When you are a runner in Texas like I am, you learn to accept a certain truth: It's hot, y'all.
These are the dog days of summer. What does that mean for your training? If you are an outdoor runner like me, you know that taking up the dreadmill is an option, but only as a last resort. So how do you keep training in the great outdoors and survive these summer month runs? Here are a few tips for the running in the heat that seem to work for me.
1. Hydrate:Drink water before, during, and after your run. Hydration isn't about chugging a ton of water before you head out the door, it is about staying hydrated. Drink water all day to try to stay in a hydrated state.
During my run, I often leave a couple bottles of water (try freezing them!) on my front stoop and run in loops, passing my house for a water stop as needed.
Caffeine and alcohol are diuretics so it is probably not a good idea to drink a bottle of wine at night then a Starbucks in the morning before your run (speaking from experience). Use an electrolyte drink to replenish as needed during and after your run (especially any run longer than 30 minutes). I personally like Nuun. I won't give it four stars on taste, but it gets the job done.
2. Plan AheadTry to plan your running route along water fountains in local parks or schools
3. Timing:Try to avoid running during the hottest times of the day. Plan for early morning runs before the sun comes up (It's hard, I know) or evening runs after it cools off a bit.
4. Slow Down:Expect your pace to slow down in the heat. Don't push yourself to exhaustion, and take walk breaks as necessary. You can work on your speed indoors or once the weather cools off. Right now it is about getting it done safely.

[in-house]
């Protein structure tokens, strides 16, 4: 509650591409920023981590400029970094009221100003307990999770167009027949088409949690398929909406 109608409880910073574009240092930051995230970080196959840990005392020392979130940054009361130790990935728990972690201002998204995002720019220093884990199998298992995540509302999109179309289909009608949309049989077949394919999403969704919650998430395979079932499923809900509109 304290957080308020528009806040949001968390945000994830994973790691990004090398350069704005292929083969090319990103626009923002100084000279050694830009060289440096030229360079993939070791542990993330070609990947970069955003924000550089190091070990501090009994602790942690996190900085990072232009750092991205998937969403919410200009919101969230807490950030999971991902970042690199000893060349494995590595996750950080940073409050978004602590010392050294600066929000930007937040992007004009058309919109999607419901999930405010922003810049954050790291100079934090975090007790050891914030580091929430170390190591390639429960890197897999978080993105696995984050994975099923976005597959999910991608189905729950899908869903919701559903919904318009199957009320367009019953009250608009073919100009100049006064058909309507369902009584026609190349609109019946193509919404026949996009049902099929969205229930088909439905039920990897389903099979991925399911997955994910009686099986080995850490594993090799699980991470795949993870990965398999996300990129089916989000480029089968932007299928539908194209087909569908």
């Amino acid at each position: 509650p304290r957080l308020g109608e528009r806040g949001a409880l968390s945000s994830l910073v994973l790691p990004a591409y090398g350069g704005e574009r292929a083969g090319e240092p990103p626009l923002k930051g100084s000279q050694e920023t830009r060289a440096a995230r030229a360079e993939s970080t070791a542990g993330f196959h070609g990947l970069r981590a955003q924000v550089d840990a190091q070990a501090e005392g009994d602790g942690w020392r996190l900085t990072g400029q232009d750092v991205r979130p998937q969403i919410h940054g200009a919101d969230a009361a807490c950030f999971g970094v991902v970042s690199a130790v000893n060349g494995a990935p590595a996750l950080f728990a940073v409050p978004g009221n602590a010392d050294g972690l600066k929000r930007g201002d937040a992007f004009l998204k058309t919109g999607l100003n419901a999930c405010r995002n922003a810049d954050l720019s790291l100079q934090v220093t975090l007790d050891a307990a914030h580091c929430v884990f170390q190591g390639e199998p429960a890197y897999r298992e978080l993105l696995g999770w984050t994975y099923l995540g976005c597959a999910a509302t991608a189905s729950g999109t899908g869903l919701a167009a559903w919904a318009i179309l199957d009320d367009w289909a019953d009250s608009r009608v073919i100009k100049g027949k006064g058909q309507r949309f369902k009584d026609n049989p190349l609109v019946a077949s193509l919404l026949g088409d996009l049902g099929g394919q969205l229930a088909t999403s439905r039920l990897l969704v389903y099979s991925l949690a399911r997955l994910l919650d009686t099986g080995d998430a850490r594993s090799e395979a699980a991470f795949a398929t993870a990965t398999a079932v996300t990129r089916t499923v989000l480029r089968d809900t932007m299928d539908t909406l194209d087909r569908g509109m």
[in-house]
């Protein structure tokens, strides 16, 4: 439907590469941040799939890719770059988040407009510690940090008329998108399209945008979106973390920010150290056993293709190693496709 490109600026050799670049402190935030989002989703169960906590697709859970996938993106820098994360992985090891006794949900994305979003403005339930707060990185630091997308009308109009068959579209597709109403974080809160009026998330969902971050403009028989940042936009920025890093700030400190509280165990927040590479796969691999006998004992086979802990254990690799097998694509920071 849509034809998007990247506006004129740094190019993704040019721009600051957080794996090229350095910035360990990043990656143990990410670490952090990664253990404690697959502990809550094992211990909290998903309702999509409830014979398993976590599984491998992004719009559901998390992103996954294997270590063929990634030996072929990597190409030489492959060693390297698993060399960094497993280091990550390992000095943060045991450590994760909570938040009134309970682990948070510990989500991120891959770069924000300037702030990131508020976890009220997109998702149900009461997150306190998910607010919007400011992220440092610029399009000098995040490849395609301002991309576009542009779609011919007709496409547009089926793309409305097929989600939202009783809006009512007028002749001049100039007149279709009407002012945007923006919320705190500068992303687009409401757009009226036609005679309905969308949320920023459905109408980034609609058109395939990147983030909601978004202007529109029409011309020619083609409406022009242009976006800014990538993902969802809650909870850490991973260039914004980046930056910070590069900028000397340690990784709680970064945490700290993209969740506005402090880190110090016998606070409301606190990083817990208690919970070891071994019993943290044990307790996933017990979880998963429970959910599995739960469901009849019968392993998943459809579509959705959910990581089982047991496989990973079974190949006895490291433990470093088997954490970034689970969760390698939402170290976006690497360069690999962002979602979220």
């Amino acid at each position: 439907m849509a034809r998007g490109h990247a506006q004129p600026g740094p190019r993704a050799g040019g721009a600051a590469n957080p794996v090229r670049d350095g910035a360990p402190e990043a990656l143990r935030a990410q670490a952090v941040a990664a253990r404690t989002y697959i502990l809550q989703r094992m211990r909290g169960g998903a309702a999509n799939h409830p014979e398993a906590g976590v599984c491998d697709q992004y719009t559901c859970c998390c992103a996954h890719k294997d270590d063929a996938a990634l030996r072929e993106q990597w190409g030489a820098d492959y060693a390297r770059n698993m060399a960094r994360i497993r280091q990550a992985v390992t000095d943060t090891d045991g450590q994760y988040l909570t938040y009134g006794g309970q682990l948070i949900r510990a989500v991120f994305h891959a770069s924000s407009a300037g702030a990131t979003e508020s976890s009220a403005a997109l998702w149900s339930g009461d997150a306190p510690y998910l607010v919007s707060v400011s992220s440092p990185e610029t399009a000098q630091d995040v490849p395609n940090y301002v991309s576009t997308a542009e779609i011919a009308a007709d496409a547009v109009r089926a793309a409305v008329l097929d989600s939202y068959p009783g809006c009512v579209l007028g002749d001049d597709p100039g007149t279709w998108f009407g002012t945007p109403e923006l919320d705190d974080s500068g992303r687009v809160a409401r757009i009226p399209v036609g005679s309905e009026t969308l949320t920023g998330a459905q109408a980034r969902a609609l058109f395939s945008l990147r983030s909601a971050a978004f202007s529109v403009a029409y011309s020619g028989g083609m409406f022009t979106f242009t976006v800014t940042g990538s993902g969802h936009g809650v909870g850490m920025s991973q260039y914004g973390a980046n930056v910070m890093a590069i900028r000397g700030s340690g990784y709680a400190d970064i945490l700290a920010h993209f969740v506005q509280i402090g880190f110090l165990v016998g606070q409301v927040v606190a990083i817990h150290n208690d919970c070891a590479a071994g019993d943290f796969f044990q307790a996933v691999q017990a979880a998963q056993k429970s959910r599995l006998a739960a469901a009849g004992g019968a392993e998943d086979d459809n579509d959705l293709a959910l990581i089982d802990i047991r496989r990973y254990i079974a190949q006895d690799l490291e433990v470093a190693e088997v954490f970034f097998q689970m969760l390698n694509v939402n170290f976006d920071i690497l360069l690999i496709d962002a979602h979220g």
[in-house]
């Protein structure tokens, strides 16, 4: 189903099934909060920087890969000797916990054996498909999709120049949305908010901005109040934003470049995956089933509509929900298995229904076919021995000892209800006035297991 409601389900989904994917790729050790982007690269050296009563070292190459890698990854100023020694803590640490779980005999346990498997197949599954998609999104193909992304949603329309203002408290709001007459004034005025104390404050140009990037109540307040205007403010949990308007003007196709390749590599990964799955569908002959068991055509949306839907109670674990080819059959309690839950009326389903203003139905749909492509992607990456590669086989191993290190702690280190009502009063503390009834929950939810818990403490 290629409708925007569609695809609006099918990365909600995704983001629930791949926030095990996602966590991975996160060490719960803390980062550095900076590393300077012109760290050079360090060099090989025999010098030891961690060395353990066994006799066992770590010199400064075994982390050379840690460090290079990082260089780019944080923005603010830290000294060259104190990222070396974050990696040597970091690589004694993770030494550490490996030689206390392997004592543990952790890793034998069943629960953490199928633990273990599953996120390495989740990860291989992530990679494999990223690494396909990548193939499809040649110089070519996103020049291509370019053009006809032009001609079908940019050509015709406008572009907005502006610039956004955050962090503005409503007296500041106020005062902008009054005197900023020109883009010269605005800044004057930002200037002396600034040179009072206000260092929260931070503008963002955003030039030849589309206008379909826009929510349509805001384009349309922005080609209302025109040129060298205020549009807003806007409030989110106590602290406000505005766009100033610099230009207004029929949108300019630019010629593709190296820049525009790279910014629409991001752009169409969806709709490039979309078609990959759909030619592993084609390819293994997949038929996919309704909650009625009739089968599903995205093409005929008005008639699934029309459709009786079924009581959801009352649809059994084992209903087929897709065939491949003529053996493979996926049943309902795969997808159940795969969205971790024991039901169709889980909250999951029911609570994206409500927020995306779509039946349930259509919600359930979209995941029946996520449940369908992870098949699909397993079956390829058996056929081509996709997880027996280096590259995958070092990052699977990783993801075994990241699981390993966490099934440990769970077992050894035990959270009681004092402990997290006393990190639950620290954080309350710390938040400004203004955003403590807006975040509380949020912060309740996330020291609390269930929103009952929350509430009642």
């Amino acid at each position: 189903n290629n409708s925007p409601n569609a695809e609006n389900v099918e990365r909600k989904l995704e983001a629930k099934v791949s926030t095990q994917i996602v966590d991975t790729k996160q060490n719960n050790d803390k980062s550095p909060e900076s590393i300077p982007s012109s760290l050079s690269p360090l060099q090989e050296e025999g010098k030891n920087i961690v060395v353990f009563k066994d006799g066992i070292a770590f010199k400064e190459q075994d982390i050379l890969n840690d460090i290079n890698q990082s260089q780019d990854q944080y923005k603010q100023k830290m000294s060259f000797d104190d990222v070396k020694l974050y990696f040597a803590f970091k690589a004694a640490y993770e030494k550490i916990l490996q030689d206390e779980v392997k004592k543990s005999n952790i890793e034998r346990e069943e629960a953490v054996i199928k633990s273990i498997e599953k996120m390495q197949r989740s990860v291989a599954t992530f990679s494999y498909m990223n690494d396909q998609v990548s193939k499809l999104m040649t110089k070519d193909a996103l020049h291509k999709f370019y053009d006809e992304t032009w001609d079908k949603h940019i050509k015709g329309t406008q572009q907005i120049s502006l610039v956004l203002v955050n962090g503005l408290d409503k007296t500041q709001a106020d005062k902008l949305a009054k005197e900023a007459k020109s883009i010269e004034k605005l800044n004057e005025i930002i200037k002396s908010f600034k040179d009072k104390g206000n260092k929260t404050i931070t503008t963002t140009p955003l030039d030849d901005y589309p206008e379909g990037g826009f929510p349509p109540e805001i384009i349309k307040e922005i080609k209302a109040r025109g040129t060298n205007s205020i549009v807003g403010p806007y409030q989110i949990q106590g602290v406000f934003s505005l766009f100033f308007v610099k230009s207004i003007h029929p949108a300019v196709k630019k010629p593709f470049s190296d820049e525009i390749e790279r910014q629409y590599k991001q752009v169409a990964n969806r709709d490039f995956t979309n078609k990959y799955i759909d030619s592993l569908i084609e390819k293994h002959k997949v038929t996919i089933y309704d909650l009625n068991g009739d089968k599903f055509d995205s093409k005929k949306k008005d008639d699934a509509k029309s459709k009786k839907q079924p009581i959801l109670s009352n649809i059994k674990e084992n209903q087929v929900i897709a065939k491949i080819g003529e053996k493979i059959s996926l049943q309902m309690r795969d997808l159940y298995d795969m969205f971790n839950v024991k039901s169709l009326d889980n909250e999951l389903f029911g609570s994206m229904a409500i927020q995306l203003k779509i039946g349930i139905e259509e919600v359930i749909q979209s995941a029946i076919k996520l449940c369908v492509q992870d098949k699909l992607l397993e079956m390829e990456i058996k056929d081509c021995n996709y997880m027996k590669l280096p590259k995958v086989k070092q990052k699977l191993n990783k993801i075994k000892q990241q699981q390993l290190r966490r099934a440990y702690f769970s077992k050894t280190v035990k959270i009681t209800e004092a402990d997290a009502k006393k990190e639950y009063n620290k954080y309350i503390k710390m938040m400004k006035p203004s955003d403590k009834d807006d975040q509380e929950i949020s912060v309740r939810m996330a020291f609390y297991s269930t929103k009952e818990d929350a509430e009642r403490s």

5. Dress the Part:I suggest wearing light-colored, light-weight, loose fitting, technical (i.e. not cotton) clothing. Avoid cotton clothing and socks altogether. Use a chafing cream to help prevent that awful burn that is inevitable when sweaty skin rubs together.
6. Sunscreen:Don't forget the sunscreen! Even on overcast days you can burn and cause skin damage. Besides, no one likes a runners tan.
7. Use Common Sense:If you feel dizzy, nauseated, or if you get the chills, stop running immediately and head indoors to cool off and rehydrate, as these are signs of heat exhaustion.
Although we might call them the dog days of summer, these days I leave Ollie at home during my runs. While I can hydrate and take it slow, it is just too hot for him. I look forward to the cool breeze of autumn so Ollie and I can rekindle our running friendship.
As always, use common sense and consult your doctor about any questions you might have about running safely in the heat. And most importantly, if you drop dead from heat exhaustion, don't blame me.
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